Record label

HER sues label over contract release

The Grammy-winning R&B singer HER is suing her record label MBK Entertainment, claiming her current contract violates California labor code laws.

In his costume, obtained by the explosionfiled in Los Angeles on Thursday June 16, HER, birth name Gabriella Sarmiento Wilson, claimed that MBK, the label of her manager Jeff Robinson, violated California’s business and professions code with her contract, which she signed at 14— she is now 24.

As the outlet reported, the lawsuit alleges the singer lacked proper independent legal representation after signing with the label in 2011. Other points of contention include her manager bringing in her own legal team. without signing a conflict of interest and taking 5% of the singer’s offers without her accepting these fees.

Given the seven-year term of California’s labor code, the current agreement should have been voided and reviewed effective May 18, 2019. “Wilson’s seven years have passed,” the lawsuit said. “MBK’s attempts to thwart this important and fundamental California public policy must not be tolerated.”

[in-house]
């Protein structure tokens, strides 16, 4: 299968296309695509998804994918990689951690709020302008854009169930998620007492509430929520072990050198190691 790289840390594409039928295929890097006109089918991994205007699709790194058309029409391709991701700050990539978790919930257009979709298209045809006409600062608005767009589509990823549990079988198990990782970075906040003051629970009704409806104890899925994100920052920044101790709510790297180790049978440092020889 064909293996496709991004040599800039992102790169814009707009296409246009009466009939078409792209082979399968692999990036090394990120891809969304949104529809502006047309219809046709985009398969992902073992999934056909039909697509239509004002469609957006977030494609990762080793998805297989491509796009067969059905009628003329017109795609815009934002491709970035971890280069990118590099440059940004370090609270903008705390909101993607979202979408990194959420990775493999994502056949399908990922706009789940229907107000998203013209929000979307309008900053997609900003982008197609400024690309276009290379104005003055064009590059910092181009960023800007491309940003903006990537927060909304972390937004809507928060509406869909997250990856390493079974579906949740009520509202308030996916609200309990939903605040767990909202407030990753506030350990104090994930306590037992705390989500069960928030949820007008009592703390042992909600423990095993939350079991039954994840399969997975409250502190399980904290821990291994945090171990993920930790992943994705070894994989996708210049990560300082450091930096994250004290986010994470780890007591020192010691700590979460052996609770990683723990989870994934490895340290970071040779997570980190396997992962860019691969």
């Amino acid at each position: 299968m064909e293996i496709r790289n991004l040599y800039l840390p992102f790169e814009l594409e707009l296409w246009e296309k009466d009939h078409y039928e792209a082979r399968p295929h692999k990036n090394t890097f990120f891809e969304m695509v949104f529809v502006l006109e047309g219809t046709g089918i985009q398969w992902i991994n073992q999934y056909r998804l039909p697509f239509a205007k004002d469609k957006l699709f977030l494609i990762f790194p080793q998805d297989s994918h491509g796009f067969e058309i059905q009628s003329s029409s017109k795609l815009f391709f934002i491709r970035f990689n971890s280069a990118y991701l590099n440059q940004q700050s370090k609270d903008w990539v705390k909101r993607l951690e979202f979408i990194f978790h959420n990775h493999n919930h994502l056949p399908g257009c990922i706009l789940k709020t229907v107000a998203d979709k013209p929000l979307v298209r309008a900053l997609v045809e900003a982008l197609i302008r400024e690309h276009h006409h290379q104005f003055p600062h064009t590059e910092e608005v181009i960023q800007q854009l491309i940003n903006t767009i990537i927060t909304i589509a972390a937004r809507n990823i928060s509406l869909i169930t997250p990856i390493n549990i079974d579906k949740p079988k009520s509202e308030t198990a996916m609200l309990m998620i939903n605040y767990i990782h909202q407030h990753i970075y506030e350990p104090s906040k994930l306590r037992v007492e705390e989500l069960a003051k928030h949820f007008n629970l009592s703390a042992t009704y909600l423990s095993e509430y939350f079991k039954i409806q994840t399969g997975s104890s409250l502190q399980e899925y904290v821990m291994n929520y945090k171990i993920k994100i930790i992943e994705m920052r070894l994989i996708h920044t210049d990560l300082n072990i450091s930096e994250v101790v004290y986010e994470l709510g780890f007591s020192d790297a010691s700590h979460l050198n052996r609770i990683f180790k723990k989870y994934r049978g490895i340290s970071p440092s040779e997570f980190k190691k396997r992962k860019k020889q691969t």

“[The contract] materially limited Wilson’s employment rights, the lawsuit continued. “As of May 19, 2011, MBK exclusively owns his services as a recording artist and exclusively owns the right to exploit his name and likeness for his recordings under the Agreement. Wilson has not been free to provide its recording services, except as permitted or directed by MBK.

To date, HER has only released one full album, In the back of my mind (2021), as well as two compilation albums consisting of material from previous EPs. The complaint does not state how MBK defines an album release. HER asks the court to officially recognize that his contract violates the labor code and that it cannot be executed.

This seven-year status is a hot topic in the music industry right now. While most workers in California are protected against personal services agreements lasting longer than seven years, there is an exception to this rule specifically for musicians. The previously introduced FAIR Act aims to end this exclusion and faces a vote this week.

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